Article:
As a Trustee of Carers UK, who is also active within my local community, I take every opportunity to raise awareness of not only carers but past carers, particularly their needs at the time of their transition, when their caring role ceases.
As an older past carer who cared for my husband and my mother, both with dementia, I understand only too well, the multiple responsibilities one is accepting, when one takes on the role of a carer. One’s own personal life and activities take a back seat, and the focus of day-to-day life becomes the individual that one is caring for
For over ten years now I have been facilitating an ‘expert carers group’ for carers of people with dementia. This group gets together twice a month at a Caring Café organised by a local charity. I have made that journey through the years from carer to past carer and also shared that journey, via the group, with many other carers. I used to think, when I was caring for my husband that, just as he was dependent on me, I was dependent on him. My life was equally dependent on him because my daily life was so controlled by the responsibilities of caring. My daily routine had completely changed from before I became a carer and therefore the life we led was one of mutual dependency. This view of caring is perhaps a way of understanding why, when the caring role ceases, there is more to confront than bereavement.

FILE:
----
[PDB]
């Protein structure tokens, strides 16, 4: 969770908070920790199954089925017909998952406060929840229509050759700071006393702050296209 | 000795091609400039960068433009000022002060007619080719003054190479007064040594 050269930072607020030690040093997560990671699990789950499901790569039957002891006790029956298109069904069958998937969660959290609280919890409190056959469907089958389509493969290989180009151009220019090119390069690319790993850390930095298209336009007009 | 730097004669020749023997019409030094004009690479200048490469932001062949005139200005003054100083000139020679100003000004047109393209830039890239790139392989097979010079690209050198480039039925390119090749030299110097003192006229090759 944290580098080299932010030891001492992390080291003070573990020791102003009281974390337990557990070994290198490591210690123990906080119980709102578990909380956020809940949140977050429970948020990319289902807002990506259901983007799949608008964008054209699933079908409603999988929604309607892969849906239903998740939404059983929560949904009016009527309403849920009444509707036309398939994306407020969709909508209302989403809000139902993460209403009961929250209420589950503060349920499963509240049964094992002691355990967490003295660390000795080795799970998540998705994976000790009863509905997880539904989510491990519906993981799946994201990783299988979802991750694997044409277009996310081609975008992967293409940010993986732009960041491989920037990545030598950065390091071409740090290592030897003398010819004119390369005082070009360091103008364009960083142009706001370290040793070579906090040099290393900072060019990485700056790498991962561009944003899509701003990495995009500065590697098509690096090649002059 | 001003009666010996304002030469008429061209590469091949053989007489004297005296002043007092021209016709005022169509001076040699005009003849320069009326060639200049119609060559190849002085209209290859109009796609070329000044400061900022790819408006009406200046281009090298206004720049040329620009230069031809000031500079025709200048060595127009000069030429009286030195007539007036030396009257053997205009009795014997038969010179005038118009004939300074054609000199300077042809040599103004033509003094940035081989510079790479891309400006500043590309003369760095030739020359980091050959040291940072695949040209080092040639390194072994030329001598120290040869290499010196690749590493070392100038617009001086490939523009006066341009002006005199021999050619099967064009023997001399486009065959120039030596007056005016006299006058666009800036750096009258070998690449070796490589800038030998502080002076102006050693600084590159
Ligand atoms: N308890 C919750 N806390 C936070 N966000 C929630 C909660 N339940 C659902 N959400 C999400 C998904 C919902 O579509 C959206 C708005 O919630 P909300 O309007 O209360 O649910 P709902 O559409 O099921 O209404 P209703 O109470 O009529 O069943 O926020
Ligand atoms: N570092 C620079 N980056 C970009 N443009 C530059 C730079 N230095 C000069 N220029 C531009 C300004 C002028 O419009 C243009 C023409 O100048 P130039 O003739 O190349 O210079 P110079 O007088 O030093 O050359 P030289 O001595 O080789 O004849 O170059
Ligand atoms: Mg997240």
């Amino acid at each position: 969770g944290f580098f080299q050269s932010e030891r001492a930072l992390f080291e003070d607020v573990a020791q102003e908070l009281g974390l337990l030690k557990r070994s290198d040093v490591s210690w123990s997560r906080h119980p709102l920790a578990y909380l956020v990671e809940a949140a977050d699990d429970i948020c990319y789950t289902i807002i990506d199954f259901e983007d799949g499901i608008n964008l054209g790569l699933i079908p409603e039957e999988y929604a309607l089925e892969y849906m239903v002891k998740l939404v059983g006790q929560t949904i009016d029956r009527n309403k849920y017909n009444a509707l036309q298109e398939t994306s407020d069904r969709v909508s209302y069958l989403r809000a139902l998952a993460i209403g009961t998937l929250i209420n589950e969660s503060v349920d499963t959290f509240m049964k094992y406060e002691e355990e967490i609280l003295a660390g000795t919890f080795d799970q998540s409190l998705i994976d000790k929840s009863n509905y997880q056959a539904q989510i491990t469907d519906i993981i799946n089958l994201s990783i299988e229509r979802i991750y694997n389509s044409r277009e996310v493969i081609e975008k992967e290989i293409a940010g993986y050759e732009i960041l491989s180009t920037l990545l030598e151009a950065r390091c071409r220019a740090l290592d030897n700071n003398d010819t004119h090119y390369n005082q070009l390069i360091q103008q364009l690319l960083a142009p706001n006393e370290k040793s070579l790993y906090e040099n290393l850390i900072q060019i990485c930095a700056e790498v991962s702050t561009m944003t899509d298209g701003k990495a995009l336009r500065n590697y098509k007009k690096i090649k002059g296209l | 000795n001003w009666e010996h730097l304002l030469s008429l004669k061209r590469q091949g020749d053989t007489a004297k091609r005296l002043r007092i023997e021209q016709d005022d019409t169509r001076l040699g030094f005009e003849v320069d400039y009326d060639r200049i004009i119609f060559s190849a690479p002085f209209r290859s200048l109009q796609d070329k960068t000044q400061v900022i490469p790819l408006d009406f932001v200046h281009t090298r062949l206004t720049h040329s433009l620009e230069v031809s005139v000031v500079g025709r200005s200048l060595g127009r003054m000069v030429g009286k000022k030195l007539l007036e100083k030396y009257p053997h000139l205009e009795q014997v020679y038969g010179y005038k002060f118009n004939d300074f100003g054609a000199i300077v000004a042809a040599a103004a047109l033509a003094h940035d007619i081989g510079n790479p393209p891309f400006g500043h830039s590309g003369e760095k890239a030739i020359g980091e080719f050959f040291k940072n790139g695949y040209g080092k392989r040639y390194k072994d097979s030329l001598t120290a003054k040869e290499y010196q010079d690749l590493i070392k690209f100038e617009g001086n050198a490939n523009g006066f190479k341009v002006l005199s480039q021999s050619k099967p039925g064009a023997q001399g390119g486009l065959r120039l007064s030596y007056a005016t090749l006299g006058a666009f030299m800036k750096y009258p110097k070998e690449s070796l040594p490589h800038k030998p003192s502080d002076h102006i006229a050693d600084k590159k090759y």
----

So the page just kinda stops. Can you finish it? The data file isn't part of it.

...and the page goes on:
Whilst within one’s caring role, one develops ways of coping. The carer may be fortunate enough to become a member of a community of carers, whether it be in person, such as through a local carers group or an online forum such as a forum organised through Carers UK. There are various ‘models’ of support groups and they can be so valuable over the course of caring.
What a lonely place it can suddenly be for carers when they become a past carer. There are the immediate arrangements to be made following an individual’s death and these activities keep one going initially but suddenly, a realisation dawns; you are on your own. The support systems, the community of carers, you feel you are no longer a member. The funded local social support activity may only be open to carers. At such an important stage for the past carer, they can feel discarded and no longer valued. At our Caring Café, we can welcome past carers for around a year after they cease to care. This flexibility is so important. Continuing attendance provides comforting support to the individual while they make decisions about their future lives.
Carers UK recognised the importance of supporting past carers through this transitional period. By caring, carers contribute so much to society. Carers themselves deserve to be acknowledged and their needs recognised when their caring role comes to an end. It can be very hard for an individual to adapt and pick up the threads of their lives, perhaps after many years of caring. I myself recognised the passing of years, one’s own older self and reduced resilience. Yes, we are all different, some more resilient than others but those past carers who need extra support and care, they deserve it.